Chicago MSFM Seeking changes, Chicago MSFM fired founding director

My 2 cents:

Many of the negative comments below are unfair to UChicago's MSFM program.

This program assumes a solid math foundation, in other words, the professors assume you know stochastic calculus at least the first 10 chapters of shreve's book. That's why stochastic calculus teaches compound Poisson process and jump process at first class. They put time series analysis and stochastic process in the 7-day review period.

CMU takes 5 courses to cover shreve's book:Probability, Multi-Period, Stoc Calc-I, Stoc Calc-II, Adv Modelling. And only in Adv Modelling, Kasper starts to talk about chapter 11.

To finish it, if you are ALREADY good at math, go to UChicago, it will be more cost-effective than CMU. But if you are from an Eco background, goto CMU.
Thanks for the link,
Here are the enrollment numbers for the Chicago MSFM program the past 3 years.
2010 (Source:
Financial Mathematics-Chicago 120
Financial Mathematics-Singapore 31
Financial Mathematics-Stamford 16

2009 (Source:
Financial Mathematics-Chicago 134
Financial Mathematics-Singapore 30
Financial Mathematics-Stamford 22

2008 (Source:
Financial Mathematics-Chicago 110
Financial Mathematics-Singapore 29
Financial Mathematics-Stamford 29
Just curious, has the teaching quality been improved? What is current percentage of students who get internships/full-time positions?
At least compared with last year, the teaching qualities hasn't improved at all, which is disappointing. The curriculum and the instructors are almost the same as last year, regardless of the poor reviews for some courses and overall curriculum. Overall, the teaching quality is not too satisfactory. You hear students complaining often. The curriculum are not well designed, some of the courses is poorly taught and not very relevant to each other. Roger Lee and Mark Hendricks are two instructors that most students consider excellent. It is ridiculous and useless to have three required C++ courses without using C++ in any other course. Matlab is widely used. It would be helpful to have other language choices, like R and Python. Hopefully, these will be improved soon.

As far as I am aware of, the majority of student this year, more than 70%, if not higher, of students have NOT got an internship yet, and it is now March already. This year, the program size in Chicago campus increased a lot from about 60 to more than 100 students. However, the resources doesn't increase, which makes much harder for every student to find internships. There are only three staffs in the career service, and Edonna seems the only one working harder to help students. Students who already have internships are students who already know a lot before they went to this program. They started searching jobs early on and was able to find jobs themselves anyway. Bank recruiting seasons were in the first quarter. Many students didn't know much about the timelines at all. Now, we could only try to get internships from smaller firms. Hopefully, there will be more opportunities next quarter.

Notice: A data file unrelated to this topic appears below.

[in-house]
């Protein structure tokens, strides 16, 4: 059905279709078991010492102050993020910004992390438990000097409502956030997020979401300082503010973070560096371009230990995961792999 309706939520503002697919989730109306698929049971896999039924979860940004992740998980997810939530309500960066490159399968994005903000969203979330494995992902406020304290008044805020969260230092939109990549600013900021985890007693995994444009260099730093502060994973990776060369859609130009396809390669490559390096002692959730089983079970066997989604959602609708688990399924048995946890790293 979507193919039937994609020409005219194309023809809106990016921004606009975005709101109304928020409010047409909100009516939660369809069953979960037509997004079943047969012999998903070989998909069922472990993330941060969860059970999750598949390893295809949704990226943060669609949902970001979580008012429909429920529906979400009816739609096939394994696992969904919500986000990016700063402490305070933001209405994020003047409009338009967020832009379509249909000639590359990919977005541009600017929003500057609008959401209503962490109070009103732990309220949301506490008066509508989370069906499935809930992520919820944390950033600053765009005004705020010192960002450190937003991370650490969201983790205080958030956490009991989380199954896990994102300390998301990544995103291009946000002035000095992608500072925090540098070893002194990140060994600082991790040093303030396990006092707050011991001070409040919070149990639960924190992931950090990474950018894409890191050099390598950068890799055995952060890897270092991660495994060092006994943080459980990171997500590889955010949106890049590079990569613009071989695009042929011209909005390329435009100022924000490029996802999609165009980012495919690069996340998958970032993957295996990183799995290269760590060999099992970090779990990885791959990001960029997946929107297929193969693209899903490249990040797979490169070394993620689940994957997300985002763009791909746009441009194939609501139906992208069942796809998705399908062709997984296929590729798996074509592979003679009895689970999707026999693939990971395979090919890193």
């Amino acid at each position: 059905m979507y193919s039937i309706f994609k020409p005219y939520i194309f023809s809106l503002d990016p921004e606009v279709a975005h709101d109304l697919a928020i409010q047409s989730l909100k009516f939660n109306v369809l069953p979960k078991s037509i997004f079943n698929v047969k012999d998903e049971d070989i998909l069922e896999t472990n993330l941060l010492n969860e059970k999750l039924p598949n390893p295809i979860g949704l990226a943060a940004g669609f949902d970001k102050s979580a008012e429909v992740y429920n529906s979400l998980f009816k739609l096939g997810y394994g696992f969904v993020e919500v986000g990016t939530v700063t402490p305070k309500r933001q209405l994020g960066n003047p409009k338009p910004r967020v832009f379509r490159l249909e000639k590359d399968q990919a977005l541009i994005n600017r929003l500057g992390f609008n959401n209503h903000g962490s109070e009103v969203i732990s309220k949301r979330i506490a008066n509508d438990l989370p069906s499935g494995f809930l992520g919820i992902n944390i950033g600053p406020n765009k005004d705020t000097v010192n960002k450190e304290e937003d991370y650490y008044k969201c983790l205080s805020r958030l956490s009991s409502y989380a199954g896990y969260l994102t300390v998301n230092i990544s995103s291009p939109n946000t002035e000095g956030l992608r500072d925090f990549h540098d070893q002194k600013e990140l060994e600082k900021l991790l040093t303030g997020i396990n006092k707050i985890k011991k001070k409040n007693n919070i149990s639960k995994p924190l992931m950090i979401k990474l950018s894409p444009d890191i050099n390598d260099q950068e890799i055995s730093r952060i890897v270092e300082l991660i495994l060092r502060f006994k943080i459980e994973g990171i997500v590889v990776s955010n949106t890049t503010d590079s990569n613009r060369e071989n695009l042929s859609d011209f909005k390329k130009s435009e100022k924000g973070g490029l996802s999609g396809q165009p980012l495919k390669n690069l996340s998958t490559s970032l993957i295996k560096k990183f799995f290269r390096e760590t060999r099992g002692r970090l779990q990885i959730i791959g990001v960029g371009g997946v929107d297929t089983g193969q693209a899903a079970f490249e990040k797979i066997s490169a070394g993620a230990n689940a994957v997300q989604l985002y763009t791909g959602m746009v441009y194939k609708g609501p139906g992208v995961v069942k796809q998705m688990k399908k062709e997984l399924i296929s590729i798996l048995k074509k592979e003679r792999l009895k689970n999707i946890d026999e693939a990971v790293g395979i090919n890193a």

In the same time, the workload at this program is a lot. UChicago, compared with Columbia, is more academic and focus on schoolwork, which is great. However, as a degree that aims to help students find jobs, it might be better to have more flexibility. On average, you take 400 credits of courses for the first three quarters. Each course has a lot of homework, I mean a lot! Students find it hard to have time to prepare for interviews. I found it hard to find time going over the quant interview guides during the quarter. In addition, some of the courses at this program are very theoretical and too complicated and do NOT really effectively help students with interviews. As a result, students are poorly-prepared for the job market.

Overall, I think the curriculum need to be improved in a way that courses are more practical, more inter-related, and more structured. Career service needs to be improved too. We don't pay this much tuition and fees only to do everything on our own.

Hope my biased comments might help.
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